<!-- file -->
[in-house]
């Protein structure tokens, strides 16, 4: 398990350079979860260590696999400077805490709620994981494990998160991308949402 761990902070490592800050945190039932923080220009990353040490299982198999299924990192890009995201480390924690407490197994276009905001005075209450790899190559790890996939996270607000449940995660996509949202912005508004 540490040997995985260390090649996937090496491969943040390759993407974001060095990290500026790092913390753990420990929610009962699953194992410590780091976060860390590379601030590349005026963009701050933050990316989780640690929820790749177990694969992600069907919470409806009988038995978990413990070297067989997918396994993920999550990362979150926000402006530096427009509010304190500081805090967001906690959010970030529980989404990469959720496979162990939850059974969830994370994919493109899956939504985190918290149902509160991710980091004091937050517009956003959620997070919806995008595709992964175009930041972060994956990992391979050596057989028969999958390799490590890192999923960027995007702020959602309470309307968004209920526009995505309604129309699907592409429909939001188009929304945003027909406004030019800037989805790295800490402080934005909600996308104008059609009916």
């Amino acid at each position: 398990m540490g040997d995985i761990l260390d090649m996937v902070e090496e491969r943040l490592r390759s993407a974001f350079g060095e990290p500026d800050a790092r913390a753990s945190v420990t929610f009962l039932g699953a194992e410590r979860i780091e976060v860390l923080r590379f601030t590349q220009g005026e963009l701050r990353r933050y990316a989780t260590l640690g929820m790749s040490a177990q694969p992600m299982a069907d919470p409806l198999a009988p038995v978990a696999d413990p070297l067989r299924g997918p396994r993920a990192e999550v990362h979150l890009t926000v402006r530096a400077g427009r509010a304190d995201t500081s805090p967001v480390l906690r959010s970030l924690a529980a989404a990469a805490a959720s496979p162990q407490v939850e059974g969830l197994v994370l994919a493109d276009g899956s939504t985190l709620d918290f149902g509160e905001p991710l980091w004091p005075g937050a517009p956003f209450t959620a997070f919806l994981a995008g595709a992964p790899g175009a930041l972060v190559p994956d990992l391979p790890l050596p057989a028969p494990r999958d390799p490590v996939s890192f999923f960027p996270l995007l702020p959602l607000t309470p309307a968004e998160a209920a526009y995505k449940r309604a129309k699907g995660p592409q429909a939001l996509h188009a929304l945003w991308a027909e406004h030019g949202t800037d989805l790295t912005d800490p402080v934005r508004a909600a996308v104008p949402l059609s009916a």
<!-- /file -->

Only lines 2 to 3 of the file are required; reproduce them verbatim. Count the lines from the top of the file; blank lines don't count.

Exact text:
């Protein structure tokens, strides 16, 4: 398990350079979860260590696999400077805490709620994981494990998160991308949402 761990902070490592800050945190039932923080220009990353040490299982198999299924990192890009995201480390924690407490197994276009905001005075209450790899190559790890996939996270607000449940995660996509949202912005508004 540490040997995985260390090649996937090496491969943040390759993407974001060095990290500026790092913390753990420990929610009962699953194992410590780091976060860390590379601030590349005026963009701050933050990316989780640690929820790749177990694969992600069907919470409806009988038995978990413990070297067989997918396994993920999550990362979150926000402006530096427009509010304190500081805090967001906690959010970030529980989404990469959720496979162990939850059974969830994370994919493109899956939504985190918290149902509160991710980091004091937050517009956003959620997070919806995008595709992964175009930041972060994956990992391979050596057989028969999958390799490590890192999923960027995007702020959602309470309307968004209920526009995505309604129309699907592409429909939001188009929304945003027909406004030019800037989805790295800490402080934005909600996308104008059609009916």
């Amino acid at each position: 398990m540490g040997d995985i761990l260390d090649m996937v902070e090496e491969r943040l490592r390759s993407a974001f350079g060095e990290p500026d800050a790092r913390a753990s945190v420990t929610f009962l039932g699953a194992e410590r979860i780091e976060v860390l923080r590379f601030t590349q220009g005026e963009l701050r990353r933050y990316a989780t260590l640690g929820m790749s040490a177990q694969p992600m299982a069907d919470p409806l198999a009988p038995v978990a696999d413990p070297l067989r299924g997918p396994r993920a990192e999550v990362h979150l890009t926000v402006r530096a400077g427009r509010a304190d995201t500081s805090p967001v480390l906690r959010s970030l924690a529980a989404a990469a805490a959720s496979p162990q407490v939850e059974g969830l197994v994370l994919a493109d276009g899956s939504t985190l709620d918290f149902g509160e905001p991710l980091w004091p005075g937050a517009p956003f209450t959620a997070f919806l994981a995008g595709a992964p790899g175009a930041l972060v190559p994956d990992l391979p790890l050596p057989a028969p494990r999958d390799p490590v996939s890192f999923f960027p996270l995007l702020p959602l607000t309470p309307a968004e998160a209920a526009y995505k449940r309604a129309k699907g995660p592409q429909a939001l996509h188009a929304l945003w991308a027909e406004h030019g949202t800037d989805l790295t912005d800490p402080v934005r508004a909600a996308v104008p949402l059609s009916a």